CONWAY, S.C. (WBTW) – A jury agreed with the former owner of a bar and grill in Myrtle Beach who said he was targeted by the city to clear the way for Super Block plans.
An Horry County jury on Thursday reached a verdict finding the city of Myrtle Beach “tortiously interfered with the Plaintiff’s contract” to sell Levelz Bar and Grill. As a result, Henry Brewington was awarded $500,000 in damages.
However, the city made multiple post-trial motions, one to reduce the amount awarded to $300,000 “in compliance with the Tort Claims Act.” That motion was granted. Other motions for a new trial were denied.
The lawsuit, filed in February of 2017, claimed the city began a campaign to shut down certain businesses they deemed undesirable to the area and their business was unfairly targeted.
The lawsuit also claimed the owner of Levelz operated lawfully, that any issues were dealt with legally, and the business was in no way responsible for any criminal activity on or near the property. Police reports and the lawsuit confirm drug arrests, a fight between two females, and a public intoxication arrest occurred on or near the property.
The lawsuit says officers were dispatched to “keep check” on the business, and at one point, as many as 10 officers were in the bar at a time conducting “walk-throughs.” When the bar reached out to the city to complain about harassment by police, a meeting was held and city officials expressed their desire to shut down the business, the lawsuit says.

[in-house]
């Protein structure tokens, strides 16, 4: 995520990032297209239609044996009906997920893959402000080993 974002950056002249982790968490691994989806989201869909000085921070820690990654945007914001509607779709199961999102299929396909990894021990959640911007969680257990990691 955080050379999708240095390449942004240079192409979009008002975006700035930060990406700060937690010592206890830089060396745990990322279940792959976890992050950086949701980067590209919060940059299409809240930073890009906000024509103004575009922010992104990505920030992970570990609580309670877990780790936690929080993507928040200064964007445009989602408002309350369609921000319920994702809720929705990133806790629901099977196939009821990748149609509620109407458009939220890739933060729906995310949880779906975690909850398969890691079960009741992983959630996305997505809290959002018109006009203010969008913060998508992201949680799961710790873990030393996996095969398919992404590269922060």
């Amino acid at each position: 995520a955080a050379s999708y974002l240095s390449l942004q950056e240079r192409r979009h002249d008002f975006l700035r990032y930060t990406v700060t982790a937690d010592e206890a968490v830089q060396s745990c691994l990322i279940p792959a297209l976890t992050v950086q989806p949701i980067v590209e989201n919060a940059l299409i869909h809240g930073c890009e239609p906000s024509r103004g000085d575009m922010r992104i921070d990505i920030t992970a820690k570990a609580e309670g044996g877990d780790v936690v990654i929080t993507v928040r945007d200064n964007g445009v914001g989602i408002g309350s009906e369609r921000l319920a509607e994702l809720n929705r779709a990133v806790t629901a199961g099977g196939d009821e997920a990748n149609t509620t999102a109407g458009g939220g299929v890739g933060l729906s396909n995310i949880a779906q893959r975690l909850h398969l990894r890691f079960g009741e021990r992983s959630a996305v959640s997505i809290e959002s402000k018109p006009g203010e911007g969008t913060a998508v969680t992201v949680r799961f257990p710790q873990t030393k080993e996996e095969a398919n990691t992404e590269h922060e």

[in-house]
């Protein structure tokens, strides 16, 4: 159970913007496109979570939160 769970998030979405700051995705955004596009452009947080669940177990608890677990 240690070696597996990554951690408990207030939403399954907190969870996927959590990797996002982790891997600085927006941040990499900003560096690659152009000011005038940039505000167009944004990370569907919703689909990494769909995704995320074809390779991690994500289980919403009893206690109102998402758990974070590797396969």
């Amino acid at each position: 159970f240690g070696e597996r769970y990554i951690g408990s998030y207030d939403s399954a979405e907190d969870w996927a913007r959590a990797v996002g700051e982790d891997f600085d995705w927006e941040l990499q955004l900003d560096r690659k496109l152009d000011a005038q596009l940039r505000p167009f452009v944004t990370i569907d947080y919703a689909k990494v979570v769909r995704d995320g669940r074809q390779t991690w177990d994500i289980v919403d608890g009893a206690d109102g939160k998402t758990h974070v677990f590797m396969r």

Three days later, the plaintiff received a notice of public nuisance stating the property was being used to sell drugs and for the continuous breach of peace, and the owner had 10 days to abate the issue. The same notice was sent to the owner’s landlord a few days later.
The lawsuit says representatives from the City of Myrtle Beach inaccurately informed the landlord that the business had become a public nuisance and was “being used for the sale of controlled substances,” and also blames those allegations for terminating the relationship between the landlord and the bar owners.
On Feb. 15, a man was shot and killed in front of the building next to Levelz. According to the lawsuit, it was later determined the shooter had been hired to kill the victim and the shooting was in no way related to the operation of the plaintiff’s business.
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According to the document, in response to the city and the county’s “harassment and intimidation tactics,” the owners decided to sell the business.
The defendants claim they were deprived of their propriety rights to operate a business, to sell their business, and also suffered financial damages due to the four years of lost revenue after the lease was cut short.
The Superblock area had been a subject of controversy in Myrtle Beach for years. At 9th Avenue North and Kings Highway, the area was targeted as an opportunity zone for redevelopment.
Editor’s note: This story has been updated to correct the date of the verdict